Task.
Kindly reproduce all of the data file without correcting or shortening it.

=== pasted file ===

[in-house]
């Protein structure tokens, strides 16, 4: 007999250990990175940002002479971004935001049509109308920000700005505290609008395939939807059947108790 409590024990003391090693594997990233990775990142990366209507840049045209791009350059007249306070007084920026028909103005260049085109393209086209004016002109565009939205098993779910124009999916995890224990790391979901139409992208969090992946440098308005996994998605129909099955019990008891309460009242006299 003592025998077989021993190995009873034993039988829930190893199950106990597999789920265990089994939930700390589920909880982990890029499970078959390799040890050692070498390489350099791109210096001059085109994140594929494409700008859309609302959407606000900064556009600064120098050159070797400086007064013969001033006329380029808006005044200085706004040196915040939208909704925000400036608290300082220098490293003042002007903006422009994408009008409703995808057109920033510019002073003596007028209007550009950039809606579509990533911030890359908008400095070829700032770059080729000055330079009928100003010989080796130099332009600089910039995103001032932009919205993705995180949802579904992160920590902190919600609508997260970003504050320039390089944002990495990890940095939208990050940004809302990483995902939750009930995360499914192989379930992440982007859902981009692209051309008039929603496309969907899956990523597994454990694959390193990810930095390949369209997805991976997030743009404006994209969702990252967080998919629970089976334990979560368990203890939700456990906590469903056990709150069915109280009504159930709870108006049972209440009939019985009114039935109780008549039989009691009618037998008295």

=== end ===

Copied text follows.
[in-house]
């Protein structure tokens, strides 16, 4: 007999250990990175940002002479971004935001049509109308920000700005505290609008395939939807059947108790 409590024990003391090693594997990233990775990142990366209507840049045209791009350059007249306070007084920026028909103005260049085109393209086209004016002109565009939205098993779910124009999916995890224990790391979901139409992208969090992946440098308005996994998605129909099955019990008891309460009242006299 003592025998077989021993190995009873034993039988829930190893199950106990597999789920265990089994939930700390589920909880982990890029499970078959390799040890050692070498390489350099791109210096001059085109994140594929494409700008859309609302959407606000900064556009600064120098050159070797400086007064013969001033006329380029808006005044200085706004040196915040939208909704925000400036608290300082220098490293003042002007903006422009994408009008409703995808057109920033510019002073003596007028209007550009950039809606579509990533911030890359908008400095070829700032770059080729000055330079009928100003010989080796130099332009600089910039995103001032932009919205993705995180949802579904992160920590902190919600609508997260970003504050320039390089944002990495990890940095939208990050940004809302990483995902939750009930995360499914192989379930992440982007859902981009692209051309008039929603496309969907899956990523597994454990694959390193990810930095390949369209997805991976997030743009404006994209969702990252967080998919629970089976334990979560368990203890939700456990906590469903056990709150069915109280009504159930709870108006049972209440009939019985009114039935109780008549039989009691009618037998008295």